A Rosen­berg by Any Oth­er Name: A His­to­ry of Jew­ish Name Chang­ing in America

  • From the Publisher
January 1, 2013

Our think­ing about Jew­ish name chang­ing tends to focus on clichés: ambi­tious movie stars who adopt­ed glam­orous new names or insen­si­tive Ellis Island offi­cials who changed immi­grants’ names for them. But as Kirsten Fer­maglich ele­gant­ly reveals, the real sto­ry is much more pro­found. Fer­maglich exam­ines pre­vi­ous­ly unex­plored name change peti­tions to upend the clichés, reveal­ing that in twen­ti­eth-cen­tu­ry New York City, Jew­ish name chang­ing was actu­al­ly a vol­un­tary behav­ior as thou­sands of Jews legal­ly changed their names in order to respond to an upsurge of anti­semitism. Rather than try­ing to escape their her­itage or pass” as non-Jew­ish most name-chang­ers remained active mem­bers of the Jew­ish com­mu­ni­ty. This first his­to­ry of name chang­ing in the Unit­ed States demon­strates how his­tor­i­cal debates about immi­gra­tion, anti­semitism, and race, class, mobil­i­ty, gen­der, and fam­i­ly, the bound­aries of the Jew­ish com­mu­ni­ty, and the pow­er of gov­ern­ment are reshaped when name chang­ing becomes part of the con­ver­sa­tion. Min­ing court doc­u­ments, oral his­to­ries, archival records, and con­tem­po­rary lit­er­a­ture, Fer­maglich argues con­vinc­ing­ly that name chang­ing had a last­ing impact on Amer­i­can Jew­ish culture.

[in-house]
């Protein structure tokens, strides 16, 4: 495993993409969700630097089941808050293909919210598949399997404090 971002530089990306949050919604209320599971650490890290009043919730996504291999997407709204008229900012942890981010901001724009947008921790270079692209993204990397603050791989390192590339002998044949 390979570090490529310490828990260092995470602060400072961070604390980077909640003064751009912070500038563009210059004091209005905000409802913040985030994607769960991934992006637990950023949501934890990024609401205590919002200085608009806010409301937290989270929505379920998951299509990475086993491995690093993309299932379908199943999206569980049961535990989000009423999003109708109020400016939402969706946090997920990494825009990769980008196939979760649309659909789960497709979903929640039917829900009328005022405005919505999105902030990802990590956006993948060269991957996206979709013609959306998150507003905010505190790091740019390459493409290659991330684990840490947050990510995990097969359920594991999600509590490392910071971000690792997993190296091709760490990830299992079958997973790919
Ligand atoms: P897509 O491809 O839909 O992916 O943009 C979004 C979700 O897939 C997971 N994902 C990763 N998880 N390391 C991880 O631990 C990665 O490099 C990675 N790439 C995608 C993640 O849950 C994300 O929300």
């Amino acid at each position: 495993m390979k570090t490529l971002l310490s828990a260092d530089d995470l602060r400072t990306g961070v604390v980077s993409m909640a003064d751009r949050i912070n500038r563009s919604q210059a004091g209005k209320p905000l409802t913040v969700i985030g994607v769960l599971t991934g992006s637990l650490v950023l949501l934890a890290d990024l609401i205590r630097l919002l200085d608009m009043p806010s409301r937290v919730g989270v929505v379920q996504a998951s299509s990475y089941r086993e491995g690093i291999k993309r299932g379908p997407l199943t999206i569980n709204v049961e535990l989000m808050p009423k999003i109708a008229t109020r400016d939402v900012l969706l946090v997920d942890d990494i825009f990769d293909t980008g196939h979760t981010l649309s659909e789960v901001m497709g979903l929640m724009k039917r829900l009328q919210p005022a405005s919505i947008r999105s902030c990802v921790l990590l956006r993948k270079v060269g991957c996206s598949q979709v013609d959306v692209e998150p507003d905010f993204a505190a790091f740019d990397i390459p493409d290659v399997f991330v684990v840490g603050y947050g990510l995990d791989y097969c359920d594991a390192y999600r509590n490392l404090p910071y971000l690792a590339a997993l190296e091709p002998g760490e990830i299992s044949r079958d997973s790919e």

Discussion Questions